I suppose the first Christmas I remember, was when I was very small and at that time living at 13, Exwick Hill. It was a very small dark house but I remember it being warm and cosy as it had a big black leaded stove in the main room and I am not sure if at that time we had electricity but in my mind I get the impression of soft lighting as you would get from an oil lamp, there would be no sign of Christmas preparations leading up to the day as there is today but there was great excitement about the arrival of Father Christmas.
We were not rich and like everyone at that time there was a fear of getting into debt so presents would be simple and decorations were things like paper chains, holly and mistletoe. On Christmas Eve I would be put to bed early, and sometime in the night a pillow slip with presents in would be put at the foot of the bed, and when I got up there would be the tree in the corner of the living room all lit up not with fairy lights but with
small candles which were in holders attached to something like a small bulldog clip, when I think now how dangerous that could have been, I shudder. I was very small then so memories are vague but I do remember the feeling of warmth and love.
Sometime during the festive season there would also be a visit to Fairyland at Waltons Department Store, and a walk round the town to view the Christmas windows and debate which ones were best. As I got older, of course I was old enough to be involved in the preparations , we had by this time moved to the house in St Andrews Road, it was a bit bigger than the other one but at that time there was still a range for cooking in the living room. There was a kitchen or rather a scullery with a sink and running water and a very large copper for boiling the washing.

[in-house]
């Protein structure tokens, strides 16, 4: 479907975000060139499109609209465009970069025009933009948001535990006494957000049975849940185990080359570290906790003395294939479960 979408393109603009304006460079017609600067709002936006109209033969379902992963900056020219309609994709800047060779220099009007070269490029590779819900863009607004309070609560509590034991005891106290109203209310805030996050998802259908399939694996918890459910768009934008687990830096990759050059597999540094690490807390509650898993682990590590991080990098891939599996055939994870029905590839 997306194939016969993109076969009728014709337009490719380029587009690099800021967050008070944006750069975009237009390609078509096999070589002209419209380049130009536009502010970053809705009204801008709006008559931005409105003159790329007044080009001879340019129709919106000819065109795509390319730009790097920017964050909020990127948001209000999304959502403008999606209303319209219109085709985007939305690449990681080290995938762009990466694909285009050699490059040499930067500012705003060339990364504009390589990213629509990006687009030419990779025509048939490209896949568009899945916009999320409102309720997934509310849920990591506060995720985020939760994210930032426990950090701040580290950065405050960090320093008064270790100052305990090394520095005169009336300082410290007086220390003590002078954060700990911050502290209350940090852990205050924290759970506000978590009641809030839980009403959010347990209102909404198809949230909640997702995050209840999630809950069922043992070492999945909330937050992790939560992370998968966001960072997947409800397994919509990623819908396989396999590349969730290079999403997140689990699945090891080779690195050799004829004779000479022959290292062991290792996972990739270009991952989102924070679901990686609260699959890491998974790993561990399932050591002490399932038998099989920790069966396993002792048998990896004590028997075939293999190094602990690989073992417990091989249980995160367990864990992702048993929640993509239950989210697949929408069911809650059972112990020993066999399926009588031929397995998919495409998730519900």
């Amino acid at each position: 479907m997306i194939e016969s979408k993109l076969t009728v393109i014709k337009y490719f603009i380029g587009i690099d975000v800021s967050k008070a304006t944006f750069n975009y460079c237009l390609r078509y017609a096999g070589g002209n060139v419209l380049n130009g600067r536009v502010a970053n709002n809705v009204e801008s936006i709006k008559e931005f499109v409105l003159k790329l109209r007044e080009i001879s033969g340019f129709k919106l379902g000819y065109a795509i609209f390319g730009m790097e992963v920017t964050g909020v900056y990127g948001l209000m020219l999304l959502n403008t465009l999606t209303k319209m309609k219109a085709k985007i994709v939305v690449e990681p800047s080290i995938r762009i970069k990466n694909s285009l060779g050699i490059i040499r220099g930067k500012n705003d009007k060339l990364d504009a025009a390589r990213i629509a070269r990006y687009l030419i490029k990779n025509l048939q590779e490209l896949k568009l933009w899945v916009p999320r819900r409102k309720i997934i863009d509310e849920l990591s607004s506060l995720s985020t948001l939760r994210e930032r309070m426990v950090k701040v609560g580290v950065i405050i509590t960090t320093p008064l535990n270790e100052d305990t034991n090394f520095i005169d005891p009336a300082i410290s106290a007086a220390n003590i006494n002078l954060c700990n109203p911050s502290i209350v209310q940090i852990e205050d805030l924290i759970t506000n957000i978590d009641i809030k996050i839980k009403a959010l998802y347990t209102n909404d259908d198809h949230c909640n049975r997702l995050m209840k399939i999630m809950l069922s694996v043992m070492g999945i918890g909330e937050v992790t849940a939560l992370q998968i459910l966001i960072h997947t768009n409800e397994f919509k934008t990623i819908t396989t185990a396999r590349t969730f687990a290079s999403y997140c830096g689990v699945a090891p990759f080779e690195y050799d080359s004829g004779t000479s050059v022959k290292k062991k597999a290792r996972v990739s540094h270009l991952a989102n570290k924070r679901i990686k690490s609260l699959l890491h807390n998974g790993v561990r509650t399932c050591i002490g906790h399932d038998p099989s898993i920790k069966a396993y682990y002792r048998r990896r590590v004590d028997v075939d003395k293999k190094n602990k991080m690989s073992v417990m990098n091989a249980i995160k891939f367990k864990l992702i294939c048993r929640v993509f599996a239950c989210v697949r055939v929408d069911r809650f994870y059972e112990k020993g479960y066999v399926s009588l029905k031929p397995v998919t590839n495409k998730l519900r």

On Christmas Eve my Father would take me up to the woods along Mill Road, we had to go through Mr Downes farmyard to reach them and there we would dig up a suitable tree to take home to decorate. When it was finished with, it could then be planted again, the decorations were as now, tinsel, glass ornaments, and paper and always a star or fairy on top. Paper chains and the greenery picked from the hedges decorated the room.
Entertainment was from the radio, or we played table games. And we all had to stop and listen to the Kings Christmas Day Broadcast.
Of course during the war things were a bit different, as food and clothes were rationed but I suppose having a father who worked on a farm made some things a bit easier as there was always, vegetables rabbit, milk and cream and apples saved from harvest and my mother was a good cook and knew how to use the rations to advantage.
Church was the most important aspect at this time with its crib, most of the people here went to church and the religious festivals were well attended.
There were a lot of hand made gifts at this time - knitted socks and gloves, tea and egg cosies, embroidered hankies etc. All put in a pillowcase with any other little treats saved from the sweet ration, and despite restrictions most people made the best of the special day.
© 2011 Nell Tolley
These memories of Nell Tolley were originally published in the Guinness Newsletter and is reproduced with the permission of the author.
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